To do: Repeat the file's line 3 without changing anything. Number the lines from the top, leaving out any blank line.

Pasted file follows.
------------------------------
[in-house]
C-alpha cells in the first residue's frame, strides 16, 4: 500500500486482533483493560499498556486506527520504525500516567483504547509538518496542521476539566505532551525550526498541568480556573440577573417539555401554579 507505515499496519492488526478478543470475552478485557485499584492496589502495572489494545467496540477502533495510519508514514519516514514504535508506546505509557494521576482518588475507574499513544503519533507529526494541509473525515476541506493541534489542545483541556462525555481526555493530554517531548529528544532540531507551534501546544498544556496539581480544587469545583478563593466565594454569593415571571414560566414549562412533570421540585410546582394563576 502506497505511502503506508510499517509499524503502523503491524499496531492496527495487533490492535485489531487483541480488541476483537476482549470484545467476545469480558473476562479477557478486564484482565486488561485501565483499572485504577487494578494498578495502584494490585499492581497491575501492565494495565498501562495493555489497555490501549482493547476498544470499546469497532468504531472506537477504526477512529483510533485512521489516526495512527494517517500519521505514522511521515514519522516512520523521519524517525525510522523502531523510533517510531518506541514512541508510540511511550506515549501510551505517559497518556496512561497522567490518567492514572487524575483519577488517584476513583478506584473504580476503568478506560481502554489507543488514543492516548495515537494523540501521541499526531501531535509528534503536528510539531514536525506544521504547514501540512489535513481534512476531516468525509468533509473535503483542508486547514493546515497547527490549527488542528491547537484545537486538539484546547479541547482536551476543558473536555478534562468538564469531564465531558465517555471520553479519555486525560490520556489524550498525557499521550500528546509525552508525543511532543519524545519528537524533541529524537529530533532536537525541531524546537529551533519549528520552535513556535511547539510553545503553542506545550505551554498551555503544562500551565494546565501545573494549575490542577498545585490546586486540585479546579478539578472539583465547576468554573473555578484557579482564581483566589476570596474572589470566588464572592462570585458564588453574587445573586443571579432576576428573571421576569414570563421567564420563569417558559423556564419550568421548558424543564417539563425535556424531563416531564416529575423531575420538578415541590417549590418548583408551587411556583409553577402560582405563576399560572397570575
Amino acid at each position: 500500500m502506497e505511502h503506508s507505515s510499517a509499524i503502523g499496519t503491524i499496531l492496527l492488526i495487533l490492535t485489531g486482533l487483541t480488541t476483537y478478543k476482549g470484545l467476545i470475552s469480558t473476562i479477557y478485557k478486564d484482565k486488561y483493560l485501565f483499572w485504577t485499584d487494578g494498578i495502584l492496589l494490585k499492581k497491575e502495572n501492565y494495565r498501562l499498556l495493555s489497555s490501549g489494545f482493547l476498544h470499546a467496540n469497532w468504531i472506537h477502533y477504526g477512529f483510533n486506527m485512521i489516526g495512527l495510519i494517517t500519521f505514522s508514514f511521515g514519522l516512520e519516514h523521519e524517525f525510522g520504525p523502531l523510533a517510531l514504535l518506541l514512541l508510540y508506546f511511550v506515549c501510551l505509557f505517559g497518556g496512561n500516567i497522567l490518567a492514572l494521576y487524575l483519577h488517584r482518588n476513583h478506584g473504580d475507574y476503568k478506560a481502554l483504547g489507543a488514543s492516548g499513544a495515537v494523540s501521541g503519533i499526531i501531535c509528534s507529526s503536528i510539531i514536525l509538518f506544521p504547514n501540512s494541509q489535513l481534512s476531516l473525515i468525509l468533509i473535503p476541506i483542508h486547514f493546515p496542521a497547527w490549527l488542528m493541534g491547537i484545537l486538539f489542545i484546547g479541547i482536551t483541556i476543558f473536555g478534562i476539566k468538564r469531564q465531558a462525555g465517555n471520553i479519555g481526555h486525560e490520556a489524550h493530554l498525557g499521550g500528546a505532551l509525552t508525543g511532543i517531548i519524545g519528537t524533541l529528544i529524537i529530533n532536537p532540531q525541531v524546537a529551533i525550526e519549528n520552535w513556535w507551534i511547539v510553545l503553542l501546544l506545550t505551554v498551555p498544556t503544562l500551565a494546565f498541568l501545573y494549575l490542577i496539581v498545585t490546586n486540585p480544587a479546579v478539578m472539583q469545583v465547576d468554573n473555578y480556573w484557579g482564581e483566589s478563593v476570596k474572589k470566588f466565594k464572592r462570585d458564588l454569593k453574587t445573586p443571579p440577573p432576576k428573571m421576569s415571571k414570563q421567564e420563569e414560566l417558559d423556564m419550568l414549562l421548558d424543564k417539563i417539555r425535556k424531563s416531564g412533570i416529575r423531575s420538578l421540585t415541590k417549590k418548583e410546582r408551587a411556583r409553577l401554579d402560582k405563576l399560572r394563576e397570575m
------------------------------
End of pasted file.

Amino acid at each position: 500500500m502506497e505511502h503506508s507505515s510499517a509499524i503502523g499496519t503491524i499496531l492496527l492488526i495487533l490492535t485489531g486482533l487483541t480488541t476483537y478478543k476482549g470484545l467476545i470475552s469480558t473476562i479477557y478485557k478486564d484482565k486488561y483493560l485501565f483499572w485504577t485499584d487494578g494498578i495502584l492496589l494490585k499492581k497491575e502495572n501492565y494495565r498501562l499498556l495493555s489497555s490501549g489494545f482493547l476498544h470499546a467496540n469497532w468504531i472506537h477502533y477504526g477512529f483510533n486506527m485512521i489516526g495512527l495510519i494517517t500519521f505514522s508514514f511521515g514519522l516512520e519516514h523521519e524517525f525510522g520504525p523502531l523510533a517510531l514504535l518506541l514512541l508510540y508506546f511511550v506515549c501510551l505509557f505517559g497518556g496512561n500516567i497522567l490518567a492514572l494521576y487524575l483519577h488517584r482518588n476513583h478506584g473504580d475507574y476503568k478506560a481502554l483504547g489507543a488514543s492516548g499513544a495515537v494523540s501521541g503519533i499526531i501531535c509528534s507529526s503536528i510539531i514536525l509538518f506544521p504547514n501540512s494541509q489535513l481534512s476531516l473525515i468525509l468533509i473535503p476541506i483542508h486547514f493546515p496542521a497547527w490549527l488542528m493541534g491547537i484545537l486538539f489542545i484546547g479541547i482536551t483541556i476543558f473536555g478534562i476539566k468538564r469531564q465531558a462525555g465517555n471520553i479519555g481526555h486525560e490520556a489524550h493530554l498525557g499521550g500528546a505532551l509525552t508525543g511532543i517531548i519524545g519528537t524533541l529528544i529524537i529530533n532536537p532540531q525541531v524546537a529551533i525550526e519549528n520552535w513556535w507551534i511547539v510553545l503553542l501546544l506545550t505551554v498551555p498544556t503544562l500551565a494546565f498541568l501545573y494549575l490542577i496539581v498545585t490546586n486540585p480544587a479546579v478539578m472539583q469545583v465547576d468554573n473555578y480556573w484557579g482564581e483566589s478563593v476570596k474572589k470566588f466565594k464572592r462570585d458564588l454569593k453574587t445573586p443571579p440577573p432576576k428573571m421576569s415571571k414570563q421567564e420563569e414560566l417558559d423556564m419550568l414549562l421548558d424543564k417539563i417539555r425535556k424531563s416531564g412533570i416529575r423531575s420538578l421540585t415541590k417549590k418548583e410546582r408551587a411556583r409553577l401554579d402560582k405563576l399560572r394563576e397570575m